Foreign drug war hits home for Indonesians in Utah
By Junshi Zhao
Indonesians in northern Utah are feeling the effects of drug-related violence in their homeland.
Suri Young, a restaurant manager in Logan, has been working toward her American citizenship for years — as a green card holder, her ability to visit family in Indonesia has been limited. But even once Young earns citizenship next year, she is unlikely to make the trip, especially now that Indonesia's anti-narcotics chief has declared the start of a drug war.
To support the war, which was annoucned by Indonesia's national anti-narcotics agency chief, Budi Waseso, earlier this month, the agency is adding weapons, investigators and technology.
Waseso told Reuters that he viewed the lives of drug dealers as “meaningless.” He would like his country to be as aggressive as the Philippines in fighting drug trafficing.
The president of the Philippines, Rodrigo Duterte, has made the extra-judicial killings of criminals a cornerstone of his domestic policy.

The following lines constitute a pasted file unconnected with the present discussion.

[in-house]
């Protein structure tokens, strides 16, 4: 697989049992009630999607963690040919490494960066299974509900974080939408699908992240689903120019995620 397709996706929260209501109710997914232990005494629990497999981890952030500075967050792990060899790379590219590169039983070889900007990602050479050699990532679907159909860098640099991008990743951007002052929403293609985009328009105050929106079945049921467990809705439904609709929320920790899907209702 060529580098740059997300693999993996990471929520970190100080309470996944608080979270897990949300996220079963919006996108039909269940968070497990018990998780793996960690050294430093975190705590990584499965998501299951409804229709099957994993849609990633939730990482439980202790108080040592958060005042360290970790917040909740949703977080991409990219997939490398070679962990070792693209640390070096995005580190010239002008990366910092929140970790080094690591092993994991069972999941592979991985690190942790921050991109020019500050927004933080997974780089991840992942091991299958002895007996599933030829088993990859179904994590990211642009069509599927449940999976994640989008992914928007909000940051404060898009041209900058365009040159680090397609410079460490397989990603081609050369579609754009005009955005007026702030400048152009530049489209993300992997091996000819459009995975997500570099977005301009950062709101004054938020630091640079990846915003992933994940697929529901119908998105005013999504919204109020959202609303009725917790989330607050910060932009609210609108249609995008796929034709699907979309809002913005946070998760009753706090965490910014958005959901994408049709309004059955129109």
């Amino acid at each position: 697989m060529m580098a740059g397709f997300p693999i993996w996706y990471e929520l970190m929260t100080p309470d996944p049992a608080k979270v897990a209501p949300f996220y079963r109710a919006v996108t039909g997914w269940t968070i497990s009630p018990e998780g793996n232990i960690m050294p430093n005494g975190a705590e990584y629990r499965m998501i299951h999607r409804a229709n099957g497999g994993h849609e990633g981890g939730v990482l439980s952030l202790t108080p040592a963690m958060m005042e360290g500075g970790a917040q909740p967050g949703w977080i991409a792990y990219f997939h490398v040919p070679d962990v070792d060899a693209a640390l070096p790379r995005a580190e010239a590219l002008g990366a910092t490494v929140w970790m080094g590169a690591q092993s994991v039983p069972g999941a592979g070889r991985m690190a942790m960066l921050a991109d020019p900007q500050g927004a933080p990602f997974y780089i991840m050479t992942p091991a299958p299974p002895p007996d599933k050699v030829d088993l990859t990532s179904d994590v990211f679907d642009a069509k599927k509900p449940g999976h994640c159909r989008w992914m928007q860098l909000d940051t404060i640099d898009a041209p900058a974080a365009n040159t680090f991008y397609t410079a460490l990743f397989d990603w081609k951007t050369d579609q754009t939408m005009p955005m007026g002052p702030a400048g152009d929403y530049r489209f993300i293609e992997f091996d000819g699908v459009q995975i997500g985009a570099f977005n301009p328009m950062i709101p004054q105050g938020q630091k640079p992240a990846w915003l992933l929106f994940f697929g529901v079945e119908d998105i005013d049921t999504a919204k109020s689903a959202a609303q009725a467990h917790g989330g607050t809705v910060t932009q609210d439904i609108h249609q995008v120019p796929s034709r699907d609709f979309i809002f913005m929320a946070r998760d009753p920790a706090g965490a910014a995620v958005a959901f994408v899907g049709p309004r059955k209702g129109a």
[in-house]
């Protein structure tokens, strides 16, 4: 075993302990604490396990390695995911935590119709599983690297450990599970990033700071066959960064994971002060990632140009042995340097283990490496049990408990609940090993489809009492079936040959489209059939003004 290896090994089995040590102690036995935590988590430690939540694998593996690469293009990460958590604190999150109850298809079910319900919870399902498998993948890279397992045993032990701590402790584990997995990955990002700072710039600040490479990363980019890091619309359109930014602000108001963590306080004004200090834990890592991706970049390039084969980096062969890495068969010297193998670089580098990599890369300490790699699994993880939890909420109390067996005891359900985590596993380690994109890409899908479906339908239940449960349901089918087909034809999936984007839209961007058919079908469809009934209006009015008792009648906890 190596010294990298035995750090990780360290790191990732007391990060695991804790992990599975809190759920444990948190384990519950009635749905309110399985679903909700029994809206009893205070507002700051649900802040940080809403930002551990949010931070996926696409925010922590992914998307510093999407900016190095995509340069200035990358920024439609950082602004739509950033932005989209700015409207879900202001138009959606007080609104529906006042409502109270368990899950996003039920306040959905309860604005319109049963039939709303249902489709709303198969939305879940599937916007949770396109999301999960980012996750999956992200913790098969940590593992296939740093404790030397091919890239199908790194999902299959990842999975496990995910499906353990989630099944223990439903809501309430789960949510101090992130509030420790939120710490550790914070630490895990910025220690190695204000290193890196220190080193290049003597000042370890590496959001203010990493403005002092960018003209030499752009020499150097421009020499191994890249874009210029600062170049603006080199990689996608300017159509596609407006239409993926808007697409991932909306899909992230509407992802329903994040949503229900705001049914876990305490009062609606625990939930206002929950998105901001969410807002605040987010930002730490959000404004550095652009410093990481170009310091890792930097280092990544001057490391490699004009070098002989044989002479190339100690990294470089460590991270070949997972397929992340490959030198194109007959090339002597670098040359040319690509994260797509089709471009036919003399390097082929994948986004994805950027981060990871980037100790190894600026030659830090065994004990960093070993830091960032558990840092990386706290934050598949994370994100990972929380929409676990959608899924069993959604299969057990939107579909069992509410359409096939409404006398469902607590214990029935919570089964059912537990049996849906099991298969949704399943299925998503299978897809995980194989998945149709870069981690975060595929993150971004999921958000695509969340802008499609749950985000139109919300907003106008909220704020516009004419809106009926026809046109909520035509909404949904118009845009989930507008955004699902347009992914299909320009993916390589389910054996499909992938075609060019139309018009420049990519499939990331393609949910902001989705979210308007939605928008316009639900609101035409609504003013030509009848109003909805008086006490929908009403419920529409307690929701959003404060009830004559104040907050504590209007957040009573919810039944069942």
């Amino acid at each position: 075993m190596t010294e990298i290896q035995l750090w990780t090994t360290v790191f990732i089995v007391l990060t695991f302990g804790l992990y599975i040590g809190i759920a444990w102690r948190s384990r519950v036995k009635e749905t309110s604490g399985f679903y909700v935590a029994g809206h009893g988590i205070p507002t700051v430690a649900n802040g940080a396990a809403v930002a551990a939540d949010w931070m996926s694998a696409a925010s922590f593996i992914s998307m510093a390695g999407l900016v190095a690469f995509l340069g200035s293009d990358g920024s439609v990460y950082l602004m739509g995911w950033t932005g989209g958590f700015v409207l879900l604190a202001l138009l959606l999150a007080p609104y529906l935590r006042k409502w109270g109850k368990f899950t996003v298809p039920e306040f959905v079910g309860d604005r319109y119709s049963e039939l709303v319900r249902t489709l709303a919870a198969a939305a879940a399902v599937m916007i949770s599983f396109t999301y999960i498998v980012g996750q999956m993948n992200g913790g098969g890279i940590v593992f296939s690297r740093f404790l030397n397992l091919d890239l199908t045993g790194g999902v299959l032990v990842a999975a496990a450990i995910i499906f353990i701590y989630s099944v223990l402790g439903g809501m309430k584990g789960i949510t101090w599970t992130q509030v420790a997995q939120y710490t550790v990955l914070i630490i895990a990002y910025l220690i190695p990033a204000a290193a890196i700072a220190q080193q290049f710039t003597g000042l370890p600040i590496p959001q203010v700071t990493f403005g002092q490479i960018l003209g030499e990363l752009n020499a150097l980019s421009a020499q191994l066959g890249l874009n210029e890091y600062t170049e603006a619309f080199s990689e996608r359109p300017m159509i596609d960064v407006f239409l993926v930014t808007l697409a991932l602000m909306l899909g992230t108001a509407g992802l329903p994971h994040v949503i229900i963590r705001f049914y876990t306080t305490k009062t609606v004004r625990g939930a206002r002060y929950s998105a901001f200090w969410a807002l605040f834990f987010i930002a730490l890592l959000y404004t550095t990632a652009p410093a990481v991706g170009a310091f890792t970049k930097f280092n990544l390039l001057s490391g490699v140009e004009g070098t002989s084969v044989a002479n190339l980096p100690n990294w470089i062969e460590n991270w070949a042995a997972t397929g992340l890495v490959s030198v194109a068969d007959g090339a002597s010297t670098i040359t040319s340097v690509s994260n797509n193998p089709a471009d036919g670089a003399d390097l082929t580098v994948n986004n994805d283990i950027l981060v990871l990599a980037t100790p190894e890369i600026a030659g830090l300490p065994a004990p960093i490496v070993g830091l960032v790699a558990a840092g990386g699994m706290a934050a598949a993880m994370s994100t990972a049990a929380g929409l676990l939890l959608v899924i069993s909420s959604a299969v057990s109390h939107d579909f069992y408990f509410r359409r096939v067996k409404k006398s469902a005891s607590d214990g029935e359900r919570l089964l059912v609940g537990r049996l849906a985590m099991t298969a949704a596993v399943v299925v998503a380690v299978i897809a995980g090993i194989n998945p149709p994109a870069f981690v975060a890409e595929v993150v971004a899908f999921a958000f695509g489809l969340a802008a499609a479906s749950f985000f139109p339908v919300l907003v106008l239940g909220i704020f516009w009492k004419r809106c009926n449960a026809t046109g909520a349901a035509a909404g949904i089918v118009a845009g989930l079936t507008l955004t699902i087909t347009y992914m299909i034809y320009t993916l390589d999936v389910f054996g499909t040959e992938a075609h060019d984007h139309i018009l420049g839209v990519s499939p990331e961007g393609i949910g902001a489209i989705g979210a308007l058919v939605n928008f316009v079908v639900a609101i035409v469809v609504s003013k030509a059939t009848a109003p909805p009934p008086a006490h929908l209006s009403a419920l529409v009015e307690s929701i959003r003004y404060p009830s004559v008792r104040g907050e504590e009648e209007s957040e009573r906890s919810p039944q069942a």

That makes Yong nervous. She doesn’t want to see the situation in Indonesia get as bad as it is in the Philippines.
“People are killed only because they look like a drug dealer,” Yong said. “That is insane.”
Her husband, Kenny Yong, understands the Indonesian government’s objectives, but questions its methods.
“Although the government is just doing what they are supposed to do,” he said, “they need to guarantee people’s safety first.”
It has been five years since Suri Yong has been home to see her family in Indonesia. Instead of making the trip after her naturalization exam next year, she’ll probably invite her parents to Utah.
“I would like to ask my parents to come to the United States," she said. "Although I love my country, it's never been a safe place to live. You could be robbed even on the street during the daytime. I feel lucky to live in America.”